Asian bond markets ‘safe haven’ amid crisis

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Asian bond markets like the Philippines are growing despite threats from the Eurozone crisis

SAFE HAVEN. Despite threats posed by the Eurozone crisis, Asian bond markets are thriving. Photo taken from the latest Asia Bond Monitor released by the Asian Development Bank.

MANILA, Philippines – Despite the uncertainties created by the eurozone crisis, bond markets in emerging countries in Asia, including the Philippines, are growing.

In the latest Asia Bond Monitor report, the ADB said emerging East Asia’s local currency (LCY) bond markets have grown to nearly $6 trillion.

The Manila-based multilateral development bank said in the Philippines, the LCY bond market posted a year-on-year growth of 12.4% to P3.7 trillion or US$87 billion by the end of June.

The ADB said the Philippines had the fastest-growing corporate bond market in the second quarter of the year with the $12 billion market 11.5% bigger than it was at the end of March.

Philippine banks, it said, tapped the bond market to improve their capitalization and liquidity ratios in advance of the adoption of the Basel III regulations on 1 January 2012 with other issuance notably from real estate, telecommunications, tollway operations, and brewer firms.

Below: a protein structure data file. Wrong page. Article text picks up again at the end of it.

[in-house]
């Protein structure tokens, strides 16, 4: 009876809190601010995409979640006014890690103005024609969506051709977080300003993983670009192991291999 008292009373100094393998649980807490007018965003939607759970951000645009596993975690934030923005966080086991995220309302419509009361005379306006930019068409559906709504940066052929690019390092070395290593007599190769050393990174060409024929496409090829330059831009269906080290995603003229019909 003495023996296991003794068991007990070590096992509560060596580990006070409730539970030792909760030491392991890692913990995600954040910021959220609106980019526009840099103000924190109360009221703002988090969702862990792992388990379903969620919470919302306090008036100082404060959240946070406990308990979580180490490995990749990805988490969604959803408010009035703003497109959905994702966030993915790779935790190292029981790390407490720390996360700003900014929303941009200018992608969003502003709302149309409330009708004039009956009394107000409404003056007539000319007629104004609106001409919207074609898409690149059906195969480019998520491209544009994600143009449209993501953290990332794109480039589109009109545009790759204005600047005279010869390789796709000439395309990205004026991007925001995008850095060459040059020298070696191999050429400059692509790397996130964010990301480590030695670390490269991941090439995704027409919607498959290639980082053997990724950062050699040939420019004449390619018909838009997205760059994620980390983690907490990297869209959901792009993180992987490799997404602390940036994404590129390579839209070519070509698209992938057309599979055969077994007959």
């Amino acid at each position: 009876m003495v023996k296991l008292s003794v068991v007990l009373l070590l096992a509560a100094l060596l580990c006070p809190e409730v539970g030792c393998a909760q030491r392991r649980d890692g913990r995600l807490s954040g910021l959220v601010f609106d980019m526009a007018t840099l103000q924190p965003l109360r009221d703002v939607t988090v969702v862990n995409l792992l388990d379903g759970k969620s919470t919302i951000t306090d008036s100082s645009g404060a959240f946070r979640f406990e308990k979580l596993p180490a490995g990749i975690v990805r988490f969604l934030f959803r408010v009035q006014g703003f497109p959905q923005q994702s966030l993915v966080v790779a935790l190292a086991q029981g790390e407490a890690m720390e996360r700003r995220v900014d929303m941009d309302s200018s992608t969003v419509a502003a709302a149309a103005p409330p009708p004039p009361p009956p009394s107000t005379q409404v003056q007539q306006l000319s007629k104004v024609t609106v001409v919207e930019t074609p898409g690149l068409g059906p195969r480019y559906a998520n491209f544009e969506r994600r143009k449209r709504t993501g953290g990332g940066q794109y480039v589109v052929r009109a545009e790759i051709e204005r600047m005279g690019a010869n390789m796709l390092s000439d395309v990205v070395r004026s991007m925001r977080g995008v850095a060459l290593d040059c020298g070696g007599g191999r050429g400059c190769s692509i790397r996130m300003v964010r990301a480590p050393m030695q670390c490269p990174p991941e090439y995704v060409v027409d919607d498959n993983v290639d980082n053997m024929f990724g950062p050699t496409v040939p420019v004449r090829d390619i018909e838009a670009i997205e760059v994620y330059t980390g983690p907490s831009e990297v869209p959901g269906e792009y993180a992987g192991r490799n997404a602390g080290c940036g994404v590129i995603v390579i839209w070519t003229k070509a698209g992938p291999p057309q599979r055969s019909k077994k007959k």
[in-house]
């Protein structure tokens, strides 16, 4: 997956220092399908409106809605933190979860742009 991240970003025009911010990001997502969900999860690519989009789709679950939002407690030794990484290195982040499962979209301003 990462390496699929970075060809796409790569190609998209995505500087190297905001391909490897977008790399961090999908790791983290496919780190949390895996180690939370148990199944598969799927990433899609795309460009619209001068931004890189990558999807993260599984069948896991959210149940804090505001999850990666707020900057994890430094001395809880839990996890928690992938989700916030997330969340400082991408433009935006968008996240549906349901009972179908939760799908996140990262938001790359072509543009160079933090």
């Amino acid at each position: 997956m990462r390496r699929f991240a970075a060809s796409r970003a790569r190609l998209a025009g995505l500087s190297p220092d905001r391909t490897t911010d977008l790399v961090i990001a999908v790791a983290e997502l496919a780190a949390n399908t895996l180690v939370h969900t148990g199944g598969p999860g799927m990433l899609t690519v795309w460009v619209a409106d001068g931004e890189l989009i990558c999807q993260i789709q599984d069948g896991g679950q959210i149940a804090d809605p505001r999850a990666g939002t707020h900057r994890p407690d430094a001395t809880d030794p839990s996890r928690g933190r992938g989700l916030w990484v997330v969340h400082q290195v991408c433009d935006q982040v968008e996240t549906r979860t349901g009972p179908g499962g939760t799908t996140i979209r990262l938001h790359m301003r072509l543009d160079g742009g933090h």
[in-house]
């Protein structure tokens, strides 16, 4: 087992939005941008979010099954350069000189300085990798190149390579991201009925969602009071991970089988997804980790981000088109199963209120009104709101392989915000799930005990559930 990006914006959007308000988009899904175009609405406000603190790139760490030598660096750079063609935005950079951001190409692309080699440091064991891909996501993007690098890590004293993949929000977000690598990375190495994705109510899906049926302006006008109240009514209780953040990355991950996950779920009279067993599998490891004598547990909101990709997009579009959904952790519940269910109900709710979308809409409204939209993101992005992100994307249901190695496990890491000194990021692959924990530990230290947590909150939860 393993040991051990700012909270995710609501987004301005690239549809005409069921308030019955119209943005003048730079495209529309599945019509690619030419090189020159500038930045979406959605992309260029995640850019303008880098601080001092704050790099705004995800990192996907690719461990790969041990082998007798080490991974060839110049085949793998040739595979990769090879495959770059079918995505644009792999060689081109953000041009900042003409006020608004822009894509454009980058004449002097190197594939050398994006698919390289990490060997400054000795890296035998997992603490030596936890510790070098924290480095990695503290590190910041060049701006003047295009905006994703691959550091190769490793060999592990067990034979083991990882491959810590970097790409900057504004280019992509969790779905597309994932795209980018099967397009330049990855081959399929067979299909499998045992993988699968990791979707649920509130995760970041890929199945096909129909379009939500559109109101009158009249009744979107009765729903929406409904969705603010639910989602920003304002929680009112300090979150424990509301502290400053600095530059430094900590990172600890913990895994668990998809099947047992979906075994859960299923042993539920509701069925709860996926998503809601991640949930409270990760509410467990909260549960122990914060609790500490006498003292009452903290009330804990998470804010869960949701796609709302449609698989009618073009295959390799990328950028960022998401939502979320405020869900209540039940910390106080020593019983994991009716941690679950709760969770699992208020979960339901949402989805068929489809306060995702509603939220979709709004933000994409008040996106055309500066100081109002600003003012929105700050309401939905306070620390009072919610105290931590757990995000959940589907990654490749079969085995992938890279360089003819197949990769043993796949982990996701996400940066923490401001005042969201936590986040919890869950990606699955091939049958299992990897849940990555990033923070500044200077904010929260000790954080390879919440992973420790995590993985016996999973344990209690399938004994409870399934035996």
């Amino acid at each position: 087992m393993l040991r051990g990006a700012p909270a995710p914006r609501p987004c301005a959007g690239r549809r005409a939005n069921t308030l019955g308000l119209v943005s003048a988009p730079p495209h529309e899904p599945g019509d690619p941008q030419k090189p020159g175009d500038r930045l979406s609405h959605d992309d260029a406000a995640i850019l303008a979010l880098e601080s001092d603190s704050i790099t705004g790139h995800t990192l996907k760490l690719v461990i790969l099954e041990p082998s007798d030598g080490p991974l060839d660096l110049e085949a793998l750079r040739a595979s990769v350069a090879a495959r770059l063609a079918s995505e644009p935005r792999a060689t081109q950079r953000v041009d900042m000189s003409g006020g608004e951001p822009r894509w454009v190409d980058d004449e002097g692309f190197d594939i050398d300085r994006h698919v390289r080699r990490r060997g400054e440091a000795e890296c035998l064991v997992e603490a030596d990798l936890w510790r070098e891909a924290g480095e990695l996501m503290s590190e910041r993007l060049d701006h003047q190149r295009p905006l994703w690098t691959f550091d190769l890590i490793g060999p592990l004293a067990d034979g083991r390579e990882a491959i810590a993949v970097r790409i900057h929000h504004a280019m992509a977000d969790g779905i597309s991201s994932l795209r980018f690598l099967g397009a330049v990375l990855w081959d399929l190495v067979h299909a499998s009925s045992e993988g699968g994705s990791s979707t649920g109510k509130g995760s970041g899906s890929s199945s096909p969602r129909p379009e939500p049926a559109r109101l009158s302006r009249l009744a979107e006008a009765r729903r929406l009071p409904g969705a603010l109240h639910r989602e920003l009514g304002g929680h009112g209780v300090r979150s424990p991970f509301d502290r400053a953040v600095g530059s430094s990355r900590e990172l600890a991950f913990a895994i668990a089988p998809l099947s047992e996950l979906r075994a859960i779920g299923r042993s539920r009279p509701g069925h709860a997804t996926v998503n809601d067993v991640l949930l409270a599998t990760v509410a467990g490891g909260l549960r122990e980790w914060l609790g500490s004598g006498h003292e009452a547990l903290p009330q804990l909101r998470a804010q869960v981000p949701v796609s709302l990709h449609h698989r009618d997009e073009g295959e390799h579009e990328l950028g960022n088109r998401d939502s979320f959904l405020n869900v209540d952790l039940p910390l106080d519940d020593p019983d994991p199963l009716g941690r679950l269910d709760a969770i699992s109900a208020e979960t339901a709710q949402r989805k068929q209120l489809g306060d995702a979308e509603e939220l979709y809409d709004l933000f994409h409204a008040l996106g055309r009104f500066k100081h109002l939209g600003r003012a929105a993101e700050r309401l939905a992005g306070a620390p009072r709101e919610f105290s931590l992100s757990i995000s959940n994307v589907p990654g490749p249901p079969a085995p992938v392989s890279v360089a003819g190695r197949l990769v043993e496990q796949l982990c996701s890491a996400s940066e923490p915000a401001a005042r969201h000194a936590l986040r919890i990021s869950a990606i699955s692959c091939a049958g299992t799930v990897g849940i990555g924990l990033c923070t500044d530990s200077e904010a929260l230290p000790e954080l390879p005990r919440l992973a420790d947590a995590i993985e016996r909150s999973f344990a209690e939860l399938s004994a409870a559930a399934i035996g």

“Our local currency bond markets are emerging as a safe haven in the midst of the crisis, but we should not be complacent,” ADB Office of Regional Economic Integration Head Iwan J. Azis said.

“Volatile markets can deter long-term investment and hurt the economy by making it costlier for governments and companies to raise funds. Moreover, uncertain market reaction to policy action is undermining the predictability and thus the effectiveness of conventional policymaking,” he added.

Impact of Lehman Brothers

The ADB said that compared to the Eurozone crisis, the Philippine bond market was threatened more by the collapse of Lehman Brothers in 2008.

The collapse of Lehman Brothers in the United States began the US Subprime crisis. It escalated into the Global Financial Crisis (GFC), dubbed the worst crisis since World War II.

The ADB said the 2008/09 Lehman crisis saw government bond yields in the Republic of Korea, Malaysia, and Thailand increase by as much as 2 percentage points, while those in Indonesia rose as much as 9 percentage points and the Philippines by 4 percentage points.

“During the 2008/09 crisis the most significant shock spillovers came from the US high-yield corporate bond market. The most affected markets were those of the Republic of Korea, Malaysia, and the Philippines,” the ADB said. –

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